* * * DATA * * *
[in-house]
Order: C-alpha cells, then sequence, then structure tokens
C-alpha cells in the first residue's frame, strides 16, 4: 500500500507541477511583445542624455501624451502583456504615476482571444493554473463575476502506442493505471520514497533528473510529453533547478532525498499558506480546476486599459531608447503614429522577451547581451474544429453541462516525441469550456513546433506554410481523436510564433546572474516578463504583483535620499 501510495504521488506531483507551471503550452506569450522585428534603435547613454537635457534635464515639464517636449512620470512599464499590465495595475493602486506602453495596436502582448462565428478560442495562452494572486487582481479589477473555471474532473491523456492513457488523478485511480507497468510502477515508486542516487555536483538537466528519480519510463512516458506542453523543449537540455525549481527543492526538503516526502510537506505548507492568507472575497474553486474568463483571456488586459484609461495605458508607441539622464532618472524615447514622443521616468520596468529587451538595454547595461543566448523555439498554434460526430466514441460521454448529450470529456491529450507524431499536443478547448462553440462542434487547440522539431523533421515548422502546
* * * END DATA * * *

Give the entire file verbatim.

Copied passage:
[in-house]
Order: C-alpha cells, then sequence, then structure tokens
C-alpha cells in the first residue's frame, strides 16, 4: 500500500507541477511583445542624455501624451502583456504615476482571444493554473463575476502506442493505471520514497533528473510529453533547478532525498499558506480546476486599459531608447503614429522577451547581451474544429453541462516525441469550456513546433506554410481523436510564433546572474516578463504583483535620499 501510495504521488506531483507551471503550452506569450522585428534603435547613454537635457534635464515639464517636449512620470512599464499590465495595475493602486506602453495596436502582448462565428478560442495562452494572486487582481479589477473555471474532473491523456492513457488523478485511480507497468510502477515508486542516487555536483538537466528519480519510463512516458506542453523543449537540455525549481527543492526538503516526502510537506505548507492568507472575497474553486474568463483571456488586459484609461495605458508607441539622464532618472524615447514622443521616468520596468529587451538595454547595461543566448523555439498554434460526430466514441460521454448529450470529456491529450507524431499536443478547448462553440462542434487547440522539431523533421515548422502546